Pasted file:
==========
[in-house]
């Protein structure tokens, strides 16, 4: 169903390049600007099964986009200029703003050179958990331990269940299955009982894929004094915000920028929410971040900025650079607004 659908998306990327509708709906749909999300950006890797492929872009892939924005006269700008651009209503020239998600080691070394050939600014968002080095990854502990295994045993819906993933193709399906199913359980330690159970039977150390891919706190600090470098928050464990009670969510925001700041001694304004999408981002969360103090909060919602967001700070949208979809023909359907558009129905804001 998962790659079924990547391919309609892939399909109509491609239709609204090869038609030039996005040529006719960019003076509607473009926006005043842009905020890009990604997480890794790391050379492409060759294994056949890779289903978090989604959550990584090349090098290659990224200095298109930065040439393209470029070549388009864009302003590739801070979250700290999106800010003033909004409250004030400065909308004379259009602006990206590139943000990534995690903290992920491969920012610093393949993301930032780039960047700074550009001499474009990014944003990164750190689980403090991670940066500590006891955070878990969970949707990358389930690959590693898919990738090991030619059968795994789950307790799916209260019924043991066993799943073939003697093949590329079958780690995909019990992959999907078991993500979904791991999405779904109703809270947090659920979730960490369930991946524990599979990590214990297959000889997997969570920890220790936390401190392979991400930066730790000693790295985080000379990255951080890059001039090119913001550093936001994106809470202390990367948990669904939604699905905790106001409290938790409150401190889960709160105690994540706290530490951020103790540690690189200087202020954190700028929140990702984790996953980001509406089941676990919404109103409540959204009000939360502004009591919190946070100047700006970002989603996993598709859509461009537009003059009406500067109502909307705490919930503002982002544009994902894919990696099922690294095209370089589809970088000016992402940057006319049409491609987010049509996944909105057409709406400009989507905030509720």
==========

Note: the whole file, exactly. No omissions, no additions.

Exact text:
[in-house]
């Protein structure tokens, strides 16, 4: 169903390049600007099964986009200029703003050179958990331990269940299955009982894929004094915000920028929410971040900025650079607004 659908998306990327509708709906749909999300950006890797492929872009892939924005006269700008651009209503020239998600080691070394050939600014968002080095990854502990295994045993819906993933193709399906199913359980330690159970039977150390891919706190600090470098928050464990009670969510925001700041001694304004999408981002969360103090909060919602967001700070949208979809023909359907558009129905804001 998962790659079924990547391919309609892939399909109509491609239709609204090869038609030039996005040529006719960019003076509607473009926006005043842009905020890009990604997480890794790391050379492409060759294994056949890779289903978090989604959550990584090349090098290659990224200095298109930065040439393209470029070549388009864009302003590739801070979250700290999106800010003033909004409250004030400065909308004379259009602006990206590139943000990534995690903290992920491969920012610093393949993301930032780039960047700074550009001499474009990014944003990164750190689980403090991670940066500590006891955070878990969970949707990358389930690959590693898919990738090991030619059968795994789950307790799916209260019924043991066993799943073939003697093949590329079958780690995909019990992959999907078991993500979904791991999405779904109703809270947090659920979730960490369930991946524990599979990590214990297959000889997997969570920890220790936390401190392979991400930066730790000693790295985080000379990255951080890059001039090119913001550093936001994106809470202390990367948990669904939604699905905790106001409290938790409150401190889960709160105690994540706290530490951020103790540690690189200087202020954190700028929140990702984790996953980001509406089941676990919404109103409540959204009000939360502004009591919190946070100047700006970002989603996993598709859509461009537009003059009406500067109502909307705490919930503002982002544009994902894919990696099922690294095209370089589809970088000016992402940057006319049409491609987010049509996944909105057409709406400009989507905030509720």